Led by Chris Grainer and Ramiro Rodriguez, who also leads Code the Dream in Durham, Riivet is a turnkey live streaming technology for broadcasting live events. More than 218 events were streamed through Riivet in 2015, helping the Durham startup bring in that $600,000 revenue figure. Riivet hopes to make broadcasting live events easier and more accessible for everyone.
The average time a person waits to see a dermatologist is 29 days and that’s no matter whether his or her condition is life-threatening. Duke graduate students Ankur Manikandan (pictured below) and Shagun Maheshwari designed a mobile-enabled triage tool for dermatologists to use to cut down the wait time and increase the efficiency of their offices. The app lets patients submit pictures of the areas of skin they wish dermatologists to evaluate, and, when possible, the doctors can return diagnoses or follow-up care instructions. The product is still under development.
Recent Groundwork Labs alum Collis Arrick says aLuxuRe was inspired by the saying, “Happy wife, happy life.” After a time-consuming, unpleasant visit to a consignment store with his wife, Arrick was inspired to design a business and communication tool that would streamline the consignment process and bring those stores operations into the 21st century. He and co-founder David Morris have already designed the software and are looking for stores to test it prior to launch.
A surprising 10 percent of perishable food items in grocery stores are thrown away when they aren’t sold. Ivan Bajaras-Vargas and Renán Ugalde aim to eliminate this waste and increase profits for grocery stores by connecting grocery stores' perishable food waste with buyers (think bakers and restaurants). They are targeting the one million grocery stores in the U.S. as customers, and are in the customer acquisition stage. They’ll pair those customers with the buyers once they’ve established relationships with the grocery stores.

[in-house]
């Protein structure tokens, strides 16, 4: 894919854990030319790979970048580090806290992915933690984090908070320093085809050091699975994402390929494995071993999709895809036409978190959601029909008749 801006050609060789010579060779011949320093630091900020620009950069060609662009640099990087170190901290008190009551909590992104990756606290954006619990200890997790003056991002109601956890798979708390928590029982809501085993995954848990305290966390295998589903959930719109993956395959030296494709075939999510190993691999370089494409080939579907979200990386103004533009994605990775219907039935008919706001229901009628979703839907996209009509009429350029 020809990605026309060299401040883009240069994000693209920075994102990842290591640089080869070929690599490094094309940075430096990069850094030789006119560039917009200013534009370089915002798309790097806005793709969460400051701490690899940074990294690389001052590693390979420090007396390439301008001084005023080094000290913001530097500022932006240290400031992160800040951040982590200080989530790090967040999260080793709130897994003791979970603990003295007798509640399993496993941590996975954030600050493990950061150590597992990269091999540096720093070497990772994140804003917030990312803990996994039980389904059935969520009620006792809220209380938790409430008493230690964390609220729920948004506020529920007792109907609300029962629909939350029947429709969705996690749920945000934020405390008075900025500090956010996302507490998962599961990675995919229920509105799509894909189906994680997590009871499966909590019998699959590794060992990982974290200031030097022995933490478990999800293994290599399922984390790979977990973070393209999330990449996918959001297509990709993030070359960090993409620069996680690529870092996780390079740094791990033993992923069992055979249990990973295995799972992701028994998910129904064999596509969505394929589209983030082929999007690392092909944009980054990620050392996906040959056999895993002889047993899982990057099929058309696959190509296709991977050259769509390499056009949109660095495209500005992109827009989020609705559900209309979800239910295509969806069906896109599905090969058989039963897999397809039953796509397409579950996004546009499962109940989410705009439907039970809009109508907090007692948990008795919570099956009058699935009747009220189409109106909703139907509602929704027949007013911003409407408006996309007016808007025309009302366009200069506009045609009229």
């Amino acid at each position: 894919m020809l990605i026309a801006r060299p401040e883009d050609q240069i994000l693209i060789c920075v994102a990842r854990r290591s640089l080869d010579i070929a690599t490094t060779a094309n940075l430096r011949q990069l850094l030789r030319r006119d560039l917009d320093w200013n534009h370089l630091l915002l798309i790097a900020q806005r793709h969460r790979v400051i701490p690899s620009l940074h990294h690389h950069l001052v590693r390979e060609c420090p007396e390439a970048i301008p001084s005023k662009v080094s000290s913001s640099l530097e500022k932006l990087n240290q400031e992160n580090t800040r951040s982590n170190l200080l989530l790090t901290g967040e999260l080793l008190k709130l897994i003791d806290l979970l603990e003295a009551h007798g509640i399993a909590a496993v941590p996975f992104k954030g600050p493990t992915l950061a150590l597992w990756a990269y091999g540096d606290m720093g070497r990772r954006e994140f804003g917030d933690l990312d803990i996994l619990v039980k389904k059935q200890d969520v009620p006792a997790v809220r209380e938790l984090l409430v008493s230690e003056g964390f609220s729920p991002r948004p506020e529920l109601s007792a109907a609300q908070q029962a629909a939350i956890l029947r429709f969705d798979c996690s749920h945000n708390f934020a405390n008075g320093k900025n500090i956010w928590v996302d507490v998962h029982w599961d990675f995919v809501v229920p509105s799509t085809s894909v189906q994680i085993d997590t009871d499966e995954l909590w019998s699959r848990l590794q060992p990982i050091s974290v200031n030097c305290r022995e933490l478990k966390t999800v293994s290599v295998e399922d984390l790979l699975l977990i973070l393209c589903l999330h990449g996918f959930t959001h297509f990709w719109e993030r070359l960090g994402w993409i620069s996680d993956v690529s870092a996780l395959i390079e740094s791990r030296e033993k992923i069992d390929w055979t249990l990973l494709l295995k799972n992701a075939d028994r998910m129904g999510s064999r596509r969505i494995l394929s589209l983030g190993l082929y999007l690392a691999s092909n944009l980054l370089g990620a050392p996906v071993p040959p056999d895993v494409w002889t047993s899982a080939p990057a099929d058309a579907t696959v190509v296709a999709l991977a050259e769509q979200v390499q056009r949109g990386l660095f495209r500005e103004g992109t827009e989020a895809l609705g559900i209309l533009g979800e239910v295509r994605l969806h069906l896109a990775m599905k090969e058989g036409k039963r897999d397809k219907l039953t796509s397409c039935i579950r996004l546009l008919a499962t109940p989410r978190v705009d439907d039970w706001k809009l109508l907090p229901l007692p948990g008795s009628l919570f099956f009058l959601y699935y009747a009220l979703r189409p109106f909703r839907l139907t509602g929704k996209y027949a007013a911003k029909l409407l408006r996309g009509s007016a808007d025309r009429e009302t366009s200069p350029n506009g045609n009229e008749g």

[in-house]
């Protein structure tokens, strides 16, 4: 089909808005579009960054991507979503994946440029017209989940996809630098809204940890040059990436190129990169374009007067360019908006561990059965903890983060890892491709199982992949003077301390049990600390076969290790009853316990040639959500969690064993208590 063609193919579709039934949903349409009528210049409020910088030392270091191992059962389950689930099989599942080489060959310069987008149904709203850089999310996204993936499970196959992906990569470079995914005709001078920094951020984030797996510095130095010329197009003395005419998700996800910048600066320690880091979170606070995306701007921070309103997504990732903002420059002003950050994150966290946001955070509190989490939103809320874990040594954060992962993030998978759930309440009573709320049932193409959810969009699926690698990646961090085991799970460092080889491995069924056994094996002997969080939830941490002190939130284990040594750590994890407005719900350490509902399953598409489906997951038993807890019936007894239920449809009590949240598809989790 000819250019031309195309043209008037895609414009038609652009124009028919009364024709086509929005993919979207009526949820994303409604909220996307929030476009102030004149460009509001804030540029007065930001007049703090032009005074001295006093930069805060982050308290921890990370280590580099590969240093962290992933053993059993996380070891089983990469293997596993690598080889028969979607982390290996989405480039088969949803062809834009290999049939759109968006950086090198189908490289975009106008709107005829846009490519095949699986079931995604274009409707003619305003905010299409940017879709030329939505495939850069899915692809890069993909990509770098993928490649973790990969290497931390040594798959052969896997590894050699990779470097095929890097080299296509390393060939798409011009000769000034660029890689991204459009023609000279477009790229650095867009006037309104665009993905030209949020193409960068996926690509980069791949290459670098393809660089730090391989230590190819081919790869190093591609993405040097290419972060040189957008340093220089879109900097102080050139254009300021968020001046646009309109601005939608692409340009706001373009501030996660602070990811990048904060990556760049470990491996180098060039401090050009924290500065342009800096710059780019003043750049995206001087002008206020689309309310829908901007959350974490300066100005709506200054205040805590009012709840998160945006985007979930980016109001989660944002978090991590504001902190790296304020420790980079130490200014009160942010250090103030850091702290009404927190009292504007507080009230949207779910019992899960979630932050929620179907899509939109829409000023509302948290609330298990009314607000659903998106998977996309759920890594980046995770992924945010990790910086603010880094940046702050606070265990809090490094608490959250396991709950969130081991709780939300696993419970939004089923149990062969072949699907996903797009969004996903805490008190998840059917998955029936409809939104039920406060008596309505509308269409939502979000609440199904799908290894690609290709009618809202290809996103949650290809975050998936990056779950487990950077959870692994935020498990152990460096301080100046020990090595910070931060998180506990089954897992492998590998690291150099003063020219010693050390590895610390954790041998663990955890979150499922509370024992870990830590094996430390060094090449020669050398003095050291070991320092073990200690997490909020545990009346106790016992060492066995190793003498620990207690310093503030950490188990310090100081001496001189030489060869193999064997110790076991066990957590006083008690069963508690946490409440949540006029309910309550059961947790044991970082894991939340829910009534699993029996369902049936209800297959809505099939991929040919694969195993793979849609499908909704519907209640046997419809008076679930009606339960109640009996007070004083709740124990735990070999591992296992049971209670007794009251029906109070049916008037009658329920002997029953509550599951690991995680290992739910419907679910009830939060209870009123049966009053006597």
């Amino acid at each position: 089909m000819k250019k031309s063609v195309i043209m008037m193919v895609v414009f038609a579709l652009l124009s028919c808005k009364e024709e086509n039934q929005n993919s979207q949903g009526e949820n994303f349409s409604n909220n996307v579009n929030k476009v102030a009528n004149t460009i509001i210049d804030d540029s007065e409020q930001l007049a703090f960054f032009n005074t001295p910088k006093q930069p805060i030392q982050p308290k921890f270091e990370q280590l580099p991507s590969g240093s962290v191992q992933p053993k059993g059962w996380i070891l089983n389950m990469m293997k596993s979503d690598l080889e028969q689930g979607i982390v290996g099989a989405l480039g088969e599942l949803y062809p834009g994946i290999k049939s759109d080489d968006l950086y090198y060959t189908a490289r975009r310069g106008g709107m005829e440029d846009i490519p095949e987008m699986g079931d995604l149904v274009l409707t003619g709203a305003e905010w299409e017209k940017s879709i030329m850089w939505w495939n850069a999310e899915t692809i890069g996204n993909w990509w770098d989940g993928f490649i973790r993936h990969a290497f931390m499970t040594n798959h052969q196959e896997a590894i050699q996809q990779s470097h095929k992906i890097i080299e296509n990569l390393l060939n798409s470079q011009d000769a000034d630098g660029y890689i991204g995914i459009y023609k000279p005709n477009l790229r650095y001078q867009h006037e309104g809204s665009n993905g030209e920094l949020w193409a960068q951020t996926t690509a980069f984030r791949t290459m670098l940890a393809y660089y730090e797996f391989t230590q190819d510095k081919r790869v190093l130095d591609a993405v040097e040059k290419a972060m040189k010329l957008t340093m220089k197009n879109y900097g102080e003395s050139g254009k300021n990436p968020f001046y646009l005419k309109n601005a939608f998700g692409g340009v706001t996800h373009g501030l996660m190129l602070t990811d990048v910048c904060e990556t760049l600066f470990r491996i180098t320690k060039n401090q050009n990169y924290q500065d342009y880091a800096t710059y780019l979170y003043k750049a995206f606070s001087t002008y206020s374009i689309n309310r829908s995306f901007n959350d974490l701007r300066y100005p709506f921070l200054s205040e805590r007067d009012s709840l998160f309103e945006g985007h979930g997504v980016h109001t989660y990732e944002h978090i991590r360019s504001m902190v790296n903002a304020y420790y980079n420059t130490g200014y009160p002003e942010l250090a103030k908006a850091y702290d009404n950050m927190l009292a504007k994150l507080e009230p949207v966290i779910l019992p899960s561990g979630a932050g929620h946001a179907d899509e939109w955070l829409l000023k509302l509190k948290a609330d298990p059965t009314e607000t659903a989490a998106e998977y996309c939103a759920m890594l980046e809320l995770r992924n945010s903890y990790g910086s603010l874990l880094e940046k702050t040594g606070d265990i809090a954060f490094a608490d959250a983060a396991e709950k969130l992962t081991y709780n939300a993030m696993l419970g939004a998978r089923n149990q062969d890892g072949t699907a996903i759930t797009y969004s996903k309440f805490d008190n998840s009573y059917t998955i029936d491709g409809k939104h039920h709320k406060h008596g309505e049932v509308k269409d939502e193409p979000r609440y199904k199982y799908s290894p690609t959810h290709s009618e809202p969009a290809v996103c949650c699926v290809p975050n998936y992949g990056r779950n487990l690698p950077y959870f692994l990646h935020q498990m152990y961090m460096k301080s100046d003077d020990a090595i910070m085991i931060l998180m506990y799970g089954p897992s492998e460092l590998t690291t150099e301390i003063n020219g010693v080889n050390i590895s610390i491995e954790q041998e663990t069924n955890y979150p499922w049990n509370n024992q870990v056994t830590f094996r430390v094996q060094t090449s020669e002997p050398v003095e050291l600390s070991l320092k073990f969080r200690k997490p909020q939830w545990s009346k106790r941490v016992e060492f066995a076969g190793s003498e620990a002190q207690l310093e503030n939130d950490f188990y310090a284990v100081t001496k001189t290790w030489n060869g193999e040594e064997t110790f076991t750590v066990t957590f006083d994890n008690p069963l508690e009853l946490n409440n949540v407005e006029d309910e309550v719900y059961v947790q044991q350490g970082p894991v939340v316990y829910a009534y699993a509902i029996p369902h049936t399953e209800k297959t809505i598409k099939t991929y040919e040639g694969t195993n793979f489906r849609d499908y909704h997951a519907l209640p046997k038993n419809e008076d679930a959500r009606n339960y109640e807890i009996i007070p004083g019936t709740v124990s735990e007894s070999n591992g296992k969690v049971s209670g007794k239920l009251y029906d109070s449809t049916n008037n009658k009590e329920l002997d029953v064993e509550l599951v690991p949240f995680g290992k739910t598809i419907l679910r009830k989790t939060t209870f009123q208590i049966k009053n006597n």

TimberList co-founder Nate Potter is living and working in Ghana, but traveled to Durham to participate in the bootcamp with his co-founders Ken Causey and Billy Cipriani. TimberList targets North Carolina’s second largest industry, timber. Potter and his co-founders have created an online marketplace where buyers and sellers can better connect, thus eliminating inefficiencies inherent to the current way buyers and sellers connect—through old-fashioned phone calls, site visits and sometimes emails.
Founded by Sarah Ritter, Christine Babcock and Colton Sinkovich—a team from Wilmington—Turnip Learning is a marketplace for interactive, teacher-created learning content that will enable teachers to better integrate technology into the classroom. In Turnip Learning, teachers can create and customize their own teaching materials using photos, video, apps, or websites. They can also sell this content to other teachers. Still in the customer validation stage, they are looking for beta testers.
Finding a podcast featuring your favorite journalist, actor or comedian can be difficult because existing marketplaces lack what most other media search sites have—metadata. PodRef co-founders Steph Garrett and Greg Urquhart of Richmond, Va. have extensive experience using metadata to organize mass quantities of information and hope to apply that experience to help consumers make sense of the exploding podcast economy. PodRef will be positioned as a metadata repository for podcasts.